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Fauci calls mask mandates ‘understandable,’ but CDC guidelines ‘still hold’

Dr. Anthony Fauci said Friday that the return of local mask mandates due to the spread of the Delta variant of COVID-19 is “quite understandable,” but stopped short of saying the Centers for Disease Control and Prevention’s should reverse current guidance regarding mask-wearing for vaccinated people.

“The general CDC guidelines still hold, that you do not need to wear a mask indoors if, in fact, you’ve been vaccinated,” the White House chief medical adviser told Fox News’ Neil Cavuto.

“But what’s very clear is that at the local level, in the trenches as it were,” Fauci went on, “you’re seeing individual situations where the level of infection is so high and the level in the community of vaccination might be low … And I think we’re seeing and will see more and more of that because we certainly are seeing a surge in cases with the delta variant, which is now dominating in this country … So it’s quite understandable why local authorities are now saying, ‘Good that you’re vaccinated, but in a situation where you have people indoors, particularly crowded, you should wear a mask.’”

Fauci did say local spots where COVID has seen a surge could understandably use mask mandates again.
Fauci did say local spots where COVID has seen a surge could understandably use mask mandates again.
AFP via Getty Images

On Monday, St. Louis will become the latest major metropolitan area to require masks in some places regardless of vaccination status. The St. Louis mandate applies to city and county residents aged five and up and requires face coverings to be worn on public transit and in indoor public settings, like move theaters and concert venues.

Los Angeles and Las Vegas instituted similar mandates earlier this month, while officials in Philadelphia said this week that they “strongly recommend” people wear masks indoors regardless of vaccination status.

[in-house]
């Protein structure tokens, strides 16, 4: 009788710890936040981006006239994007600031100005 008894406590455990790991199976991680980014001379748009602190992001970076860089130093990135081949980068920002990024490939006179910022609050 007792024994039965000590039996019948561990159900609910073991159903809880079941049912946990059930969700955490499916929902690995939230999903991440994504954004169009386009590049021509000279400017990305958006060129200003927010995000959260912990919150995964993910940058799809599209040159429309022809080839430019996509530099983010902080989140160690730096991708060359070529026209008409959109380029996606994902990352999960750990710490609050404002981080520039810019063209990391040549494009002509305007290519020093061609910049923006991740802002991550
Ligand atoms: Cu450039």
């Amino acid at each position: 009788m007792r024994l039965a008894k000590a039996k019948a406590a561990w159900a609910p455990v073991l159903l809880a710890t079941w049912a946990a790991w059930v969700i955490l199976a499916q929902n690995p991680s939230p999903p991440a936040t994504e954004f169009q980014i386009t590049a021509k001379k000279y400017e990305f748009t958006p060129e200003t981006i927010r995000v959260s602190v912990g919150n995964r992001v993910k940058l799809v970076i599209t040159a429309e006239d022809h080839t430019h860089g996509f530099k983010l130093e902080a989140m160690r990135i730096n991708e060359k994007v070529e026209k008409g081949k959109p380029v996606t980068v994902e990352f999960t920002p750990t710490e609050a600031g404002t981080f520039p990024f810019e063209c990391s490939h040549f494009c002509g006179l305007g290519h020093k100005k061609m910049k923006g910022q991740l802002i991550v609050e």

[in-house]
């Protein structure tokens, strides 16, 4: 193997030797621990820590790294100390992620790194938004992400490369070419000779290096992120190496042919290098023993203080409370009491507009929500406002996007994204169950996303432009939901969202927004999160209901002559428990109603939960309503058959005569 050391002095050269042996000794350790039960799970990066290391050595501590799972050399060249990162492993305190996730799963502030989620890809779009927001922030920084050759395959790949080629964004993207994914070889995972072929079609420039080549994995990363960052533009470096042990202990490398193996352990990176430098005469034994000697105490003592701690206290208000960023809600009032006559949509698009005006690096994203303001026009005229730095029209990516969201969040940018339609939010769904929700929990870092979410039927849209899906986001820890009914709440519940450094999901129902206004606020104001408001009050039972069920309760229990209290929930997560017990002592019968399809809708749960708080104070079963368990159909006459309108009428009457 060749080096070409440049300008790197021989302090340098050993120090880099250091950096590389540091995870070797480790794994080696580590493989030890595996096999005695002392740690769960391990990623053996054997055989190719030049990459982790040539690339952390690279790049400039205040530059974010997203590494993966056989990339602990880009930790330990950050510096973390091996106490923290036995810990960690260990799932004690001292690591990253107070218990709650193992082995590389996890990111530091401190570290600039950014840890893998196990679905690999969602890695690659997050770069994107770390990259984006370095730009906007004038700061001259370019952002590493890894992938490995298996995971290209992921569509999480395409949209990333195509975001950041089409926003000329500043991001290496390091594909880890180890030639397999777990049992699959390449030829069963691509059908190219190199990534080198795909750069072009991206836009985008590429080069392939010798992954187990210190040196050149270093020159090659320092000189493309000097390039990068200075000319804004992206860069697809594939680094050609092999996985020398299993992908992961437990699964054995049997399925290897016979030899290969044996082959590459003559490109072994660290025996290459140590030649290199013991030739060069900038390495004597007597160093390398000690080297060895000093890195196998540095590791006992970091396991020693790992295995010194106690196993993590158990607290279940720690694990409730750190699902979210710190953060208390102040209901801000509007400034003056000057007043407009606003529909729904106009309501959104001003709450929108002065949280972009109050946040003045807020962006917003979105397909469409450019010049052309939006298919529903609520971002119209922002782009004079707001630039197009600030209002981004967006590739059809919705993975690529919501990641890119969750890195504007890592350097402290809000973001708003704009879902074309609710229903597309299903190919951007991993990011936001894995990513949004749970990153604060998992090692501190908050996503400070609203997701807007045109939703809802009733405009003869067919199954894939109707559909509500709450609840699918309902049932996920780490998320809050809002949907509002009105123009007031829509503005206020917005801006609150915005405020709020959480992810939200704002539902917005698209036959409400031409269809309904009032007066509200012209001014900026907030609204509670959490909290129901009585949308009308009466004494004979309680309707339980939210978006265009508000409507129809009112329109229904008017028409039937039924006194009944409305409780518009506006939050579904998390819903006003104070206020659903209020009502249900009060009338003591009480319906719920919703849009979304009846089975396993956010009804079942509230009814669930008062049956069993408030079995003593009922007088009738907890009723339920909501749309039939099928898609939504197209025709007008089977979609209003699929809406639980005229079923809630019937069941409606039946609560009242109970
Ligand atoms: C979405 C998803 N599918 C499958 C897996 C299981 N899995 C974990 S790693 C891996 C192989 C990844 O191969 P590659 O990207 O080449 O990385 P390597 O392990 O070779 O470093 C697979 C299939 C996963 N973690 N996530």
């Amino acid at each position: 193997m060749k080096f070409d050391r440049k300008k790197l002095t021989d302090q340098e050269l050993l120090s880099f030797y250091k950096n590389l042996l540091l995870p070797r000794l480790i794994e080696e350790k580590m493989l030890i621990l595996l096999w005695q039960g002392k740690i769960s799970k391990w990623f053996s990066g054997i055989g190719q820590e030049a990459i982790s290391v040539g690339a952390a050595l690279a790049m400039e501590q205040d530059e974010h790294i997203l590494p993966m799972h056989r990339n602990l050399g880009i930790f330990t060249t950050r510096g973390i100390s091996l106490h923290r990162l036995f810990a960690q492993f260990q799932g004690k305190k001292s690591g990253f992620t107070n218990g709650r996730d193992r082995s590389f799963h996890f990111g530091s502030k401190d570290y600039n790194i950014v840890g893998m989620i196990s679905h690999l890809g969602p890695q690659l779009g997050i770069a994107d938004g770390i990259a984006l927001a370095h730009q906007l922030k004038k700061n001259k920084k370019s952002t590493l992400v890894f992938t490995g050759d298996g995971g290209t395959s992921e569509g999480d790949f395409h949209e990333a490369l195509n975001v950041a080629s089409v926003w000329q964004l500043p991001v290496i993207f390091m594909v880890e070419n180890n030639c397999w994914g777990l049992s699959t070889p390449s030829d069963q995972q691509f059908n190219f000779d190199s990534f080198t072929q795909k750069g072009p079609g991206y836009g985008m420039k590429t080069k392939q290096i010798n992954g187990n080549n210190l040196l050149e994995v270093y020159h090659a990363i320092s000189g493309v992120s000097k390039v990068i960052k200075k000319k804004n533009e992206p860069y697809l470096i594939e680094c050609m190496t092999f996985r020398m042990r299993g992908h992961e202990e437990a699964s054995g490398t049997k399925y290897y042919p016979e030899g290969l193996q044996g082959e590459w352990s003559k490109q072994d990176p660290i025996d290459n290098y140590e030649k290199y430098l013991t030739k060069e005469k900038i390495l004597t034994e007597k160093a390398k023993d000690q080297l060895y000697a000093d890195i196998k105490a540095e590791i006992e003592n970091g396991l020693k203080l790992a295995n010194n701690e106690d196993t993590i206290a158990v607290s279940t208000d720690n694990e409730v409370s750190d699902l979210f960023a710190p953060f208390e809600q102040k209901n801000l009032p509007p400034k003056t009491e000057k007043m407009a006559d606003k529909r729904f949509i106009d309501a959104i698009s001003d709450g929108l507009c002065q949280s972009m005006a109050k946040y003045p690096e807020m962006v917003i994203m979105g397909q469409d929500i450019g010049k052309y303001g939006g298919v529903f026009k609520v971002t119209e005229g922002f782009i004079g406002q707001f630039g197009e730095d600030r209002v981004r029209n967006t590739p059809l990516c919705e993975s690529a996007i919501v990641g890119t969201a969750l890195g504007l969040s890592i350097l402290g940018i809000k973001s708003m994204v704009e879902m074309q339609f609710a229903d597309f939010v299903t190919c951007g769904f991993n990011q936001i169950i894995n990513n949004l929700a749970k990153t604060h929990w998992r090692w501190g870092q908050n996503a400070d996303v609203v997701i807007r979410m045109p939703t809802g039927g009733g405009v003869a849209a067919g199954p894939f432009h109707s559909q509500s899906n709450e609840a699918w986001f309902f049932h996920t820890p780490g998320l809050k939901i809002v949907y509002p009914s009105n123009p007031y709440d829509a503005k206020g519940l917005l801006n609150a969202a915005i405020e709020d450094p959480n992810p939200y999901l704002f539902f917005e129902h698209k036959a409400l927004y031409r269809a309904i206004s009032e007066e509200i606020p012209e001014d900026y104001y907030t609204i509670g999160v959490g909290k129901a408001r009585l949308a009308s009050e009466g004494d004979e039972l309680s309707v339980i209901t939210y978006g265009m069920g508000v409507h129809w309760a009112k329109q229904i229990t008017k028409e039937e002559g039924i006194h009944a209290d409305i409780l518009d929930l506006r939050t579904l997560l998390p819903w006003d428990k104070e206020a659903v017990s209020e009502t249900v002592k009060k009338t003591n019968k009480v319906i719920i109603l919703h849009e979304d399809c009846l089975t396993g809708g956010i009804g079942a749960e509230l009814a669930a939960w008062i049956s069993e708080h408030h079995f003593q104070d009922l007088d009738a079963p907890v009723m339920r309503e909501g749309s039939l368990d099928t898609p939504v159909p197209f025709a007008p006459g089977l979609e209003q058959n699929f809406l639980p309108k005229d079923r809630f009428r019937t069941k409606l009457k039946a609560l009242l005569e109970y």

The return of mandates has led to some pushback, with Los Angeles County Sheriff Alex Villanueva saying his deputies would not enforce the county’s requirement. In New York, Mayor Bill de Blasio has declined to reintroduce an indoor mask mandate, saying it would distract from the city’s vaccination push.

In this Monday, April 12, 2021 file photo, New York Mayor Bill de Blasio delivers remarks in Times Square after he toured the grand opening of a Broadway COVID-19 vaccination site intended to jump-start the city's entertainment industry, in New York.
Mayor de Blasio has prioritized vaccinations over bringing back indoor mask mandates.
Richard Drew, File/AP

De Blasio’s criticism has been echoed by others who say that unvaccinated Americans would be less likely to get the shot if they are forced to keep wearing masks and adopt other precautions from the height of the pandemic.

“I don’t think that that’s really necessarily the case, because getting vaccinated is not just so that you don’t have to wear a mask,” Fauci said Friday.

“Getting vaccinated is to protect your health, that of your family and that of the community, and when I say the community, it means by not allowing the spread of infection or allowing yourself, maybe inadvertently and innocently, to be a vector or a carrier to the virus to someone else.”

The head of the National Institute of Allergy and Infectious Diseases added that “99.5 percent” of current COVID-19 deaths are unvaccinated patients.

Los Angeles County Sheriff Alex Villanueva said officers in LA would not enforce the city's mask mandate.
Los Angeles County Sheriff Alex Villanueva said officers in LA would not enforce the city’s mask mandate.
AP

“So getting vaccinated is not just about whether you have to wear a mask or not wear a mask,” Fauci repeated. “It has to do with something much more serious than that, and that is keeping you healthy enough that you don’t wind up in the hospital and you don’t wind up dead. Because if you look at the statistics, they are very compelling.”

According to the CDC, 162.4 million Americans are considered fully vaccinated against COVID, a little more than 57 percent of the eligible population.


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